Laboratory Experiment # 1

Hardness Testing

Objectives:

1. To understand what hardness is, and how it can be used to indicate some properties of materials.

2. To conduct typical engineering hardness tests and be able to recognize commonly used hardness scales and numbers.

3. To be able to understand the correlation between hardness numbers and the properties of materials.

4. To learn the advantages and limitations of the common hardness test methods.

Introduction:

It is a common practice to test most materials before they are accepted for processing, and before they are put into service to determine whether or not they meet the specifications required. One of these tests is for hardness. The Rockwell and Brinell machines are those most commonly used for this purpose.

Equipment:

1. Rockwell Standard Hardness Testing Machine,

2. Rockwell Superficial Hardness Testing Machine,

3. Rockwell Calibration Test Blocks,

4. Hardness Test Specimens of various metal alloys.

Procedure and Laboratory Report:

1. Understand thoroughly the operation of each machine, and check its operation before proceeding.

2. Check the calibration of the Rockwell Machines with Standard Calibration Test Blocks for the scale selected.

3. Using the appropriate scale

(a) Check the hardness of each test specimen on a Rockwell Test Machine.

(b) Tabulate the results.

(c) Convert all readings to either RB or RC values.

4. Using Brinell Machine

(a) Find the hardness of the cast aluminum by converting the diameter of the impression to Brinell Hardness Number (BHN).

(b) Convert the BHN to Rockwell B (RB) scale.

(c) Repeat step 4(a) for steel sample and find the BHN.

(d) Convert BHN for steel sample to Rockwell C scale (Rc).

5. Using the hardness conversion chart, find the Tensile Strength of the steel samples.

 

Note: For each hardness number, select three locations on the sample. Read the hardness number at each location and take the average of the three readings.

Background:

A commonly accepted engineering definition of hardness is the resistance to indentation. Resistance to indentation is a function of the mechanical properties of the material, primarily its elastic limit and to a lesser extent, its work-hardening tendency, and the modulus of elasticity. For a given composition with a known history it is possible to relate the elastic limit (for practical purposes, the yield strength) to the tensile strength, ductility, and toughness. Hence, the hardness tests can provide information from which many important mechanical properties can be derived. Since the hardness test can be conducted easily and quickly, they are very popular and are used to control processing and for inspection and acceptance of materials and components.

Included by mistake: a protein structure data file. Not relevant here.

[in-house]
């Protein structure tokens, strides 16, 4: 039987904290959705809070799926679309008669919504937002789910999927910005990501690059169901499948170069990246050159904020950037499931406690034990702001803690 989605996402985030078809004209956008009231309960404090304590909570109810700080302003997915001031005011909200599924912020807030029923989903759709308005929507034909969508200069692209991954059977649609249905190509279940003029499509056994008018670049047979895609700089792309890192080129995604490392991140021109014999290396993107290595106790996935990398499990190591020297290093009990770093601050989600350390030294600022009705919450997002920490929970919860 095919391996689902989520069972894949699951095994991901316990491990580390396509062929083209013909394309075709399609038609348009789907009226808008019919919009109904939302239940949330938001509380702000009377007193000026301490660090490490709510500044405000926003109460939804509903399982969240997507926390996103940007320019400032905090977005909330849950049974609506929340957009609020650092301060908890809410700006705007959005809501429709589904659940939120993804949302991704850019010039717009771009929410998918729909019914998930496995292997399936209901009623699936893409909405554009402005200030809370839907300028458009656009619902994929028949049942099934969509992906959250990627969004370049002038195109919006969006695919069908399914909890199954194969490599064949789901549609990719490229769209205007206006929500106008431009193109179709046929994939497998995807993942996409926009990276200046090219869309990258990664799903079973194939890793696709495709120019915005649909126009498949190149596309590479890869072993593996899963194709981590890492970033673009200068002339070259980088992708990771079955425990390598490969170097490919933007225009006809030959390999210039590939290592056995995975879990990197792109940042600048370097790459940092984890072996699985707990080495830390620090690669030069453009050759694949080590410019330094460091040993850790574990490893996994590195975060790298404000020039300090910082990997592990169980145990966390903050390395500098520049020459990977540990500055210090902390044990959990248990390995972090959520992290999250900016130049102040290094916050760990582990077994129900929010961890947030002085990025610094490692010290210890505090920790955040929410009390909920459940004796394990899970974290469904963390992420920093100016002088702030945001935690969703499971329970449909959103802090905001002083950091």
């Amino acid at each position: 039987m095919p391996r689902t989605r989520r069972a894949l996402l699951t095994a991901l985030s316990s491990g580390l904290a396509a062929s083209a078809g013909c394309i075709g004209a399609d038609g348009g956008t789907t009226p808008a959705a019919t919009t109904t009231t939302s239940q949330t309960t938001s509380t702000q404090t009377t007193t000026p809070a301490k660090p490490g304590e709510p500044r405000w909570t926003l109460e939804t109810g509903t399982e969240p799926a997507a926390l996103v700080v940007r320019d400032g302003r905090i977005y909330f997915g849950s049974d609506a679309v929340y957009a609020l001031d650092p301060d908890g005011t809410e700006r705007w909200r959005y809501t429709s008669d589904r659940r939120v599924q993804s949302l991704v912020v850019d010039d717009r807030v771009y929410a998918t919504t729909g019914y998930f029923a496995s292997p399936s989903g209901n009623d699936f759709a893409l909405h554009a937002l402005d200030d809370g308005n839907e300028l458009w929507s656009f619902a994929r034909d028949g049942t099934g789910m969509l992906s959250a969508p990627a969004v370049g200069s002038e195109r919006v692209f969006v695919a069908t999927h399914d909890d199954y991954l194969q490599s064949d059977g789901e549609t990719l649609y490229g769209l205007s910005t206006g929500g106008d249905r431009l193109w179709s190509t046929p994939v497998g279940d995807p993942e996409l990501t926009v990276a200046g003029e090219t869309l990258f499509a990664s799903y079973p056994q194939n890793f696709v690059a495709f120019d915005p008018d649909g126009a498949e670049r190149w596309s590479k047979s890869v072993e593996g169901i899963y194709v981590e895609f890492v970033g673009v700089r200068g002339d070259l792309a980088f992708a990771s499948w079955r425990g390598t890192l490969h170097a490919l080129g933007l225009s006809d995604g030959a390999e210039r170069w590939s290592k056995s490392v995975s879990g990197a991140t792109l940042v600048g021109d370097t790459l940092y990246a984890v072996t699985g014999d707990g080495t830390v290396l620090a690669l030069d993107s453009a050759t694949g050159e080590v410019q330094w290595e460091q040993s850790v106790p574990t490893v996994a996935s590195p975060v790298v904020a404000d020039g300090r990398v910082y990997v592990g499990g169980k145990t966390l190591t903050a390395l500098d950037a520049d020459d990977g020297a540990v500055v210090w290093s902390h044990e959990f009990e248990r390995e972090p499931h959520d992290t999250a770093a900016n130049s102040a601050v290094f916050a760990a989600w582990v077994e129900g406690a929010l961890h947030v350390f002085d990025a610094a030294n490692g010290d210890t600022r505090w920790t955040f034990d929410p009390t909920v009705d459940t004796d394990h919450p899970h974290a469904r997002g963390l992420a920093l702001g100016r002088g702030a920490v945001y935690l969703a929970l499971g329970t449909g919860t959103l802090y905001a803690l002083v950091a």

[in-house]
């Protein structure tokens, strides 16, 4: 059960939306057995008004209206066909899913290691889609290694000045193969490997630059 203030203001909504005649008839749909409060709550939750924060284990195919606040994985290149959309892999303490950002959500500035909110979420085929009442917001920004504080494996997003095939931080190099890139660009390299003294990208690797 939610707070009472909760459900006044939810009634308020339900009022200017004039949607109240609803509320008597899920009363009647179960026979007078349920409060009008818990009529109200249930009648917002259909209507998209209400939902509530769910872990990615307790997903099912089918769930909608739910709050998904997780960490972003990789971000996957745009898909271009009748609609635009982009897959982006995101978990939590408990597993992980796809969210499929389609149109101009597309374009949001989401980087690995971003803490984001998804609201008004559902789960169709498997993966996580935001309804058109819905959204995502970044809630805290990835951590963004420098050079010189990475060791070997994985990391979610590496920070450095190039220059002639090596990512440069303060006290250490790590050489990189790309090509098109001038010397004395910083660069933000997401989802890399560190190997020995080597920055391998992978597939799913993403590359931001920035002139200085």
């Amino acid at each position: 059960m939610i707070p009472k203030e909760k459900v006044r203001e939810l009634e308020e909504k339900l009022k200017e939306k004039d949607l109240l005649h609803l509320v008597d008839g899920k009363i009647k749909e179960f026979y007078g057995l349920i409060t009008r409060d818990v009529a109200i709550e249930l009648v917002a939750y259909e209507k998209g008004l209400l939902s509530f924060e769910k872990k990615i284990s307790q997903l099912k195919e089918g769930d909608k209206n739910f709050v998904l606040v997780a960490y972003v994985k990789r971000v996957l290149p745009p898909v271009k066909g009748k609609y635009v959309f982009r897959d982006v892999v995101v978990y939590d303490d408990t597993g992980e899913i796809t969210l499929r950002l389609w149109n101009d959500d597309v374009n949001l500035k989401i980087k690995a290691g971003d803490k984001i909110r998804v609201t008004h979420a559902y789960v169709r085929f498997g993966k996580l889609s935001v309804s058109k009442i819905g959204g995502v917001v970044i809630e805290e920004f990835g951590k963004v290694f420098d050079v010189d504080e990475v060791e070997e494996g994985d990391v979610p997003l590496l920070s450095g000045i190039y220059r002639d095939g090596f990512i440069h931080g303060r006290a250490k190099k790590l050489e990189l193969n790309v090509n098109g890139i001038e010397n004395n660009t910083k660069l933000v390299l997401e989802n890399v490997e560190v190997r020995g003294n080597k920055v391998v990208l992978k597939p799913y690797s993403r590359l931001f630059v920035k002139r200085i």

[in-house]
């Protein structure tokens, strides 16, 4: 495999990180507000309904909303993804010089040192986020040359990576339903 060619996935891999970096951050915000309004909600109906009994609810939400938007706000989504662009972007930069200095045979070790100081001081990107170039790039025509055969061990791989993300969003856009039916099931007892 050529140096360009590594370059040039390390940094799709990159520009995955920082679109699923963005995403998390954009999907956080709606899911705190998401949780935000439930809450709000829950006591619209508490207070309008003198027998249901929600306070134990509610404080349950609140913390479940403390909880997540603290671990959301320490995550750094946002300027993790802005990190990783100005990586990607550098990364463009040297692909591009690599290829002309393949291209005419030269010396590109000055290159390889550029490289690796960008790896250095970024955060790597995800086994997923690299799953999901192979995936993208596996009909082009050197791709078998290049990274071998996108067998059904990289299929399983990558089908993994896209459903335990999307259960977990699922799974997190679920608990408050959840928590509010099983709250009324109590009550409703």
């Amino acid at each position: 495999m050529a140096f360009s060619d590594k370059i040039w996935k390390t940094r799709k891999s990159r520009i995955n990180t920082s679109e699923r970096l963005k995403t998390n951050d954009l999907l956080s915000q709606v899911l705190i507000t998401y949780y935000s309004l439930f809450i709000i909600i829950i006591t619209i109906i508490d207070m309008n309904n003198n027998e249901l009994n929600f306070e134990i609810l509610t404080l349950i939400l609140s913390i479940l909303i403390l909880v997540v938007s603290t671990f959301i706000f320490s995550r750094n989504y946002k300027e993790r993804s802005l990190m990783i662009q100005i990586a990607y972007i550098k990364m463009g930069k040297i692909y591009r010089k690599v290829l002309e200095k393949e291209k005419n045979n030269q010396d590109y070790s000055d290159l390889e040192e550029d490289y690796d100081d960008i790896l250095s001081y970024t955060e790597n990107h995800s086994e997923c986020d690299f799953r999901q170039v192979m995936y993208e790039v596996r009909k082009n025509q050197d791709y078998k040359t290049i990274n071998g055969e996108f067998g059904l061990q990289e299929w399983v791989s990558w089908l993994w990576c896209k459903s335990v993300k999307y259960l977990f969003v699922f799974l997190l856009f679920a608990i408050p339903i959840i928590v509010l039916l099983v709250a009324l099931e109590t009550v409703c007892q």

The common hardness tests rely upon the slow application of a fixed load to an indenter which is forced into the smooth surface of the specimen. Upon removal of the load either the area or the depth of penetration is measured as an indication of resistance to the load. Three types of tests are discussed below.

Rockwell Tests:

The Rockwell tests depend upon the measurement of the differential depth of a permanent deformation caused by the application and removal of differential loads. Various penetrator and load combinations are used to adapt different Rockwell tests to materials of varying hardness and thickness. The penetrators include a cone-shaped diamond , known as a Brale, and hard steel balls from 1/16-inch to 1/2 -inch in diameter.

Standard Rockwell Test:

The Standard Rockwell tests use a light load of 10 Kg to seat the penetrator firmly in the surface of the specimen. This load is known as the minor load. After the application of the minor load, the depth gauge is zeroed and a larger load, known as major load, is applied and then removed. While the minor load still acts, the depth of permanent penetration is measured. The depth gauge which measures the penetration is calibrated to read in hardness numbers directly rather than in inches. Major loads for Standard Rockwell tests are 60, 100 or 150 Kg. The diamond penetrator is marked as "C-Brale".

Superficial Rockwell Test:

Superficial Rockwell tests are used for measuring the hardness of thin specimens and specimens which have only a thin hardened surface layer )known as a case) on a soft base (known as a core). The ball penetrators available for superficial testing are the same as for standard testing. The diamond brale is marked as "N-Brale". The loads for superficial testing are much lower than for standard testing, being 3 Kg for the minor load and 15, 30 or 45 Kg for the major load.

The wide range of combinations of penetrators and loads permit application of Rockwell Test to an equally wide range of materials of varying hardness. The diamond penetrator makes it practical to test the hardest steels and the large balls permit testing of soft metals and even plastics. Generally the Rockwell test is considered to be nondestructive because the light loads and small penetrators produce very small impressions. However, because of the small impressions several readings should be taken to obtain a representative result. Furthermore, the smaller the impression, the greater is the care necessary in preparing the surface. Apart from any special effort required for surface preparation, the Rockwell test is easier and more quickly performed than the Brinell test.